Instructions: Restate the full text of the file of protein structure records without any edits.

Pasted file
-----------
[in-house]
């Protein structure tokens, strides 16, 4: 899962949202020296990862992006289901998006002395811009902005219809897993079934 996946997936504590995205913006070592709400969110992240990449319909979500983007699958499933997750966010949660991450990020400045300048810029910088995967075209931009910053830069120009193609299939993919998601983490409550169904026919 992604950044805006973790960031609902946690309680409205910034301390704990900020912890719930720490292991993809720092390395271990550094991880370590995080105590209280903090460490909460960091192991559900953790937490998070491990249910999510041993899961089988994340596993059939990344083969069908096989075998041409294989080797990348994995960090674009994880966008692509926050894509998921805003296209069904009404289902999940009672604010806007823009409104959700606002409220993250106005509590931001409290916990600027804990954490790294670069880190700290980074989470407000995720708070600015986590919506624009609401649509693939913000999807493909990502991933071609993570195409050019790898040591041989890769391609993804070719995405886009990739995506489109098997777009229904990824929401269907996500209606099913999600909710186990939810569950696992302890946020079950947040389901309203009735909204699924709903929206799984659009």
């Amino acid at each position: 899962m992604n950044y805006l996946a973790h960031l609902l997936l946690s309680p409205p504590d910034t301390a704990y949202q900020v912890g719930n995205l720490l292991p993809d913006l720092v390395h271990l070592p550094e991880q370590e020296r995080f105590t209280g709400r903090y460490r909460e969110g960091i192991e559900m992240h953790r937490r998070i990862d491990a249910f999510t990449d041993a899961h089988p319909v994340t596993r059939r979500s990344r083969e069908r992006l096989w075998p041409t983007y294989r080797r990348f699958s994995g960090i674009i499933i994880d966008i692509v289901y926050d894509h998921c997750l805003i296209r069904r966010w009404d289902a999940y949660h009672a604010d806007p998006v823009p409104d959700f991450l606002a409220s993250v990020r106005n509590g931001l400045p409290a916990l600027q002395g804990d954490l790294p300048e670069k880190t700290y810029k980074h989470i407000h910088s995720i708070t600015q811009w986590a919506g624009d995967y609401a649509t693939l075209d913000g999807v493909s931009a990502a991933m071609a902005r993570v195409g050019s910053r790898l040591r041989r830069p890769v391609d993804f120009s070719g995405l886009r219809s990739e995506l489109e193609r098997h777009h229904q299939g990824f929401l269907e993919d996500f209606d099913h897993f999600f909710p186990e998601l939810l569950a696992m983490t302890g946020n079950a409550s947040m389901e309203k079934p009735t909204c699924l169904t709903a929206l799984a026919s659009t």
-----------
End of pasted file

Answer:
[in-house]
């Protein structure tokens, strides 16, 4: 899962949202020296990862992006289901998006002395811009902005219809897993079934 996946997936504590995205913006070592709400969110992240990449319909979500983007699958499933997750966010949660991450990020400045300048810029910088995967075209931009910053830069120009193609299939993919998601983490409550169904026919 992604950044805006973790960031609902946690309680409205910034301390704990900020912890719930720490292991993809720092390395271990550094991880370590995080105590209280903090460490909460960091192991559900953790937490998070491990249910999510041993899961089988994340596993059939990344083969069908096989075998041409294989080797990348994995960090674009994880966008692509926050894509998921805003296209069904009404289902999940009672604010806007823009409104959700606002409220993250106005509590931001409290916990600027804990954490790294670069880190700290980074989470407000995720708070600015986590919506624009609401649509693939913000999807493909990502991933071609993570195409050019790898040591041989890769391609993804070719995405886009990739995506489109098997777009229904990824929401269907996500209606099913999600909710186990939810569950696992302890946020079950947040389901309203009735909204699924709903929206799984659009």
């Amino acid at each position: 899962m992604n950044y805006l996946a973790h960031l609902l997936l946690s309680p409205p504590d910034t301390a704990y949202q900020v912890g719930n995205l720490l292991p993809d913006l720092v390395h271990l070592p550094e991880q370590e020296r995080f105590t209280g709400r903090y460490r909460e969110g960091i192991e559900m992240h953790r937490r998070i990862d491990a249910f999510t990449d041993a899961h089988p319909v994340t596993r059939r979500s990344r083969e069908r992006l096989w075998p041409t983007y294989r080797r990348f699958s994995g960090i674009i499933i994880d966008i692509v289901y926050d894509h998921c997750l805003i296209r069904r966010w009404d289902a999940y949660h009672a604010d806007p998006v823009p409104d959700f991450l606002a409220s993250v990020r106005n509590g931001l400045p409290a916990l600027q002395g804990d954490l790294p300048e670069k880190t700290y810029k980074h989470i407000h910088s995720i708070t600015q811009w986590a919506g624009d995967y609401a649509t693939l075209d913000g999807v493909s931009a990502a991933m071609a902005r993570v195409g050019s910053r790898l040591r041989r830069p890769v391609d993804f120009s070719g995405l886009r219809s990739e995506l489109e193609r098997h777009h229904q299939g990824f929401l269907e993919d996500f209606d099913h897993f999600f909710p186990e998601l939810l569950a696992m983490t302890g946020n079950a409550s947040m389901e309203k079934p009735t909204c699924l169904t709903a929206l799984a026919s659009t």